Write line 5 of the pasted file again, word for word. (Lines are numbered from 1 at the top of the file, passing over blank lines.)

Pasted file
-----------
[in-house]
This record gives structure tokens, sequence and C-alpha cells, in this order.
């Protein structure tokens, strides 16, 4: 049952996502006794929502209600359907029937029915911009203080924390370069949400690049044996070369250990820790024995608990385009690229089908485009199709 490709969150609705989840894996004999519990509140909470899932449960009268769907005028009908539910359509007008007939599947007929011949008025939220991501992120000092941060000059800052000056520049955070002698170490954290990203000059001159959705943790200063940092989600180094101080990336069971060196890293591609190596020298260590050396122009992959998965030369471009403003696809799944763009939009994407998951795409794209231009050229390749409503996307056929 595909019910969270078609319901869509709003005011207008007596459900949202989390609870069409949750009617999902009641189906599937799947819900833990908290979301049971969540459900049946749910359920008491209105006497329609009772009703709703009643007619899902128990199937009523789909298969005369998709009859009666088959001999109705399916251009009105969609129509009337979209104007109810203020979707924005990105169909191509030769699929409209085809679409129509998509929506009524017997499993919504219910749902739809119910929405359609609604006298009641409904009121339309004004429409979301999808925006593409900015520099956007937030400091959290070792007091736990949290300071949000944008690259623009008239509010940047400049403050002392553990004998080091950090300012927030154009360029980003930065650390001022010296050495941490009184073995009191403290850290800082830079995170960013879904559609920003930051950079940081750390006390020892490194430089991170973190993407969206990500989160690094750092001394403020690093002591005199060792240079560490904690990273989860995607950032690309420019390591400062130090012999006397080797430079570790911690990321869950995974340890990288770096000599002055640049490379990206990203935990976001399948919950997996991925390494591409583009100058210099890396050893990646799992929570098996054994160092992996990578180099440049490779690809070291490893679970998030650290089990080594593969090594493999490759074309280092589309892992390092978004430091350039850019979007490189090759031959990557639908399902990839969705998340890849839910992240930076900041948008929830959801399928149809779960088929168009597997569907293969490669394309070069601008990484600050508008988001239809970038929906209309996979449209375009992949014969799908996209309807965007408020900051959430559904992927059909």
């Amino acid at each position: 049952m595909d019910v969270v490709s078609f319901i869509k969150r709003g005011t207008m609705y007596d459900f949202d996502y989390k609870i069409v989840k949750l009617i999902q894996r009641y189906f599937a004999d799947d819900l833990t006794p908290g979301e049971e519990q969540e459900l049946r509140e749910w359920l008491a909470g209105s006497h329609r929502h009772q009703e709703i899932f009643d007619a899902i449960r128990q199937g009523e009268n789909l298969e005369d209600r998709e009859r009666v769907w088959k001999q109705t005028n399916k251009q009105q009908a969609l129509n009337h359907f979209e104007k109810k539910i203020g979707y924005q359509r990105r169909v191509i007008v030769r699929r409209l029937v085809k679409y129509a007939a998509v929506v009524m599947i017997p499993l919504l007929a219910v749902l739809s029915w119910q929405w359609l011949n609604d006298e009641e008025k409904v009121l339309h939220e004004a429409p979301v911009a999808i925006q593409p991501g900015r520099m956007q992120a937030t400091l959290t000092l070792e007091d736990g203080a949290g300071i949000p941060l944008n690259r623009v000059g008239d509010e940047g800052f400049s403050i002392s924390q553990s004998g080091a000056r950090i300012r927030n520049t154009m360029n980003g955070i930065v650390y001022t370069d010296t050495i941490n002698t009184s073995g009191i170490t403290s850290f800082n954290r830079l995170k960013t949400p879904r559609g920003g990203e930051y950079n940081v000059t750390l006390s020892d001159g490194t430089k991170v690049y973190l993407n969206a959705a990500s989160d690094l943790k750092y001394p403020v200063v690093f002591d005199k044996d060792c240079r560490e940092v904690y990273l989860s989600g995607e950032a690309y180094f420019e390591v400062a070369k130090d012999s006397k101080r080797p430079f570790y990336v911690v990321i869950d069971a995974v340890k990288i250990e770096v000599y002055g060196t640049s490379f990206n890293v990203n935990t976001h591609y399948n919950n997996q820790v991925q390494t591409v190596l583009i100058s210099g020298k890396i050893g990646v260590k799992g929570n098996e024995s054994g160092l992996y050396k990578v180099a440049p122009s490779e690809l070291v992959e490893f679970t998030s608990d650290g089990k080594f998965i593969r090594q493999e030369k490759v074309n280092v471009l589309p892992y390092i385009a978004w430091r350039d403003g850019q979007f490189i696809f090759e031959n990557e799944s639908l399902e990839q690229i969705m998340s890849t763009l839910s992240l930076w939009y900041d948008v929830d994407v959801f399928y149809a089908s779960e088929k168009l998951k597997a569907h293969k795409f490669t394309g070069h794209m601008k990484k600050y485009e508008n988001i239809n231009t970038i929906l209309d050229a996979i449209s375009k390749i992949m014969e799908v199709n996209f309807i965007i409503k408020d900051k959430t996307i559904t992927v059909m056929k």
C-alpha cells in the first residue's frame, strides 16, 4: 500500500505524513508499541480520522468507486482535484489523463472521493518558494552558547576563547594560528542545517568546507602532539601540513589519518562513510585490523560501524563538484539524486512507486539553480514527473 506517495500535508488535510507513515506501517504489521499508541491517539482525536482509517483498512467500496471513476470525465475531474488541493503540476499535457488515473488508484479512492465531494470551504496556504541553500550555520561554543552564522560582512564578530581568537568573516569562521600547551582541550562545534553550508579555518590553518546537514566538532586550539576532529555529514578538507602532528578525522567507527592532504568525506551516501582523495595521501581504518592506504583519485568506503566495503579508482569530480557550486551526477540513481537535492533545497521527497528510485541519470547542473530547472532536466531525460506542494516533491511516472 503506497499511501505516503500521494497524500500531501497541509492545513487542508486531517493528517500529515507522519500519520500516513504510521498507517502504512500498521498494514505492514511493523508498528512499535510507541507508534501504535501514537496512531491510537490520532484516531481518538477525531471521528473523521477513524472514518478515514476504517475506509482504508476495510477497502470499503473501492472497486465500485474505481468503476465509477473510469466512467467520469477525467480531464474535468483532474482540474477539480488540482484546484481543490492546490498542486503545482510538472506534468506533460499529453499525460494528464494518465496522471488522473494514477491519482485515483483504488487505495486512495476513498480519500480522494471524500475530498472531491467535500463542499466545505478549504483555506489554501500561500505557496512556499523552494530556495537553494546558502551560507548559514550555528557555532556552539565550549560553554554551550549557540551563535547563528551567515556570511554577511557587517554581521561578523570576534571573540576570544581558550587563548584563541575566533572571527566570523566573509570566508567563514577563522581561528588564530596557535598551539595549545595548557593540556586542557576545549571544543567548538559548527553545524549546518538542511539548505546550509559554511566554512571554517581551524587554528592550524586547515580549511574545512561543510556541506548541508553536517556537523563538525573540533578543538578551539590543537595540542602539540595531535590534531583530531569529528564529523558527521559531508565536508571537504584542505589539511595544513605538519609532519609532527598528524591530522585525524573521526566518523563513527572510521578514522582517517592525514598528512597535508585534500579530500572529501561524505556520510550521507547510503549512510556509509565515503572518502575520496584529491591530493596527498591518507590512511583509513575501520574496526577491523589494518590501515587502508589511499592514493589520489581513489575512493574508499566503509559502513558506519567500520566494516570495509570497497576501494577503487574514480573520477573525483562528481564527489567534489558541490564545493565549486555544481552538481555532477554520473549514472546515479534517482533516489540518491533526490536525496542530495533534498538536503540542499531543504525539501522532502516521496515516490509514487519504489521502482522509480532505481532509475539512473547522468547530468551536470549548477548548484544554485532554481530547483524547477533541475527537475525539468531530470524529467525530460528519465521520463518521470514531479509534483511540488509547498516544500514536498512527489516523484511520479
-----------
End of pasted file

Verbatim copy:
C-alpha cells in the first residue's frame, strides 16, 4: 500500500505524513508499541480520522468507486482535484489523463472521493518558494552558547576563547594560528542545517568546507602532539601540513589519518562513510585490523560501524563538484539524486512507486539553480514527473 506517495500535508488535510507513515506501517504489521499508541491517539482525536482509517483498512467500496471513476470525465475531474488541493503540476499535457488515473488508484479512492465531494470551504496556504541553500550555520561554543552564522560582512564578530581568537568573516569562521600547551582541550562545534553550508579555518590553518546537514566538532586550539576532529555529514578538507602532528578525522567507527592532504568525506551516501582523495595521501581504518592506504583519485568506503566495503579508482569530480557550486551526477540513481537535492533545497521527497528510485541519470547542473530547472532536466531525460506542494516533491511516472 503506497499511501505516503500521494497524500500531501497541509492545513487542508486531517493528517500529515507522519500519520500516513504510521498507517502504512500498521498494514505492514511493523508498528512499535510507541507508534501504535501514537496512531491510537490520532484516531481518538477525531471521528473523521477513524472514518478515514476504517475506509482504508476495510477497502470499503473501492472497486465500485474505481468503476465509477473510469466512467467520469477525467480531464474535468483532474482540474477539480488540482484546484481543490492546490498542486503545482510538472506534468506533460499529453499525460494528464494518465496522471488522473494514477491519482485515483483504488487505495486512495476513498480519500480522494471524500475530498472531491467535500463542499466545505478549504483555506489554501500561500505557496512556499523552494530556495537553494546558502551560507548559514550555528557555532556552539565550549560553554554551550549557540551563535547563528551567515556570511554577511557587517554581521561578523570576534571573540576570544581558550587563548584563541575566533572571527566570523566573509570566508567563514577563522581561528588564530596557535598551539595549545595548557593540556586542557576545549571544543567548538559548527553545524549546518538542511539548505546550509559554511566554512571554517581551524587554528592550524586547515580549511574545512561543510556541506548541508553536517556537523563538525573540533578543538578551539590543537595540542602539540595531535590534531583530531569529528564529523558527521559531508565536508571537504584542505589539511595544513605538519609532519609532527598528524591530522585525524573521526566518523563513527572510521578514522582517517592525514598528512597535508585534500579530500572529501561524505556520510550521507547510503549512510556509509565515503572518502575520496584529491591530493596527498591518507590512511583509513575501520574496526577491523589494518590501515587502508589511499592514493589520489581513489575512493574508499566503509559502513558506519567500520566494516570495509570497497576501494577503487574514480573520477573525483562528481564527489567534489558541490564545493565549486555544481552538481555532477554520473549514472546515479534517482533516489540518491533526490536525496542530495533534498538536503540542499531543504525539501522532502516521496515516490509514487519504489521502482522509480532505481532509475539512473547522468547530468551536470549548477548548484544554485532554481530547483524547477533541475527537475525539468531530470524529467525530460528519465521520463518521470514531479509534483511540488509547498516544500514536498512527489516523484511520479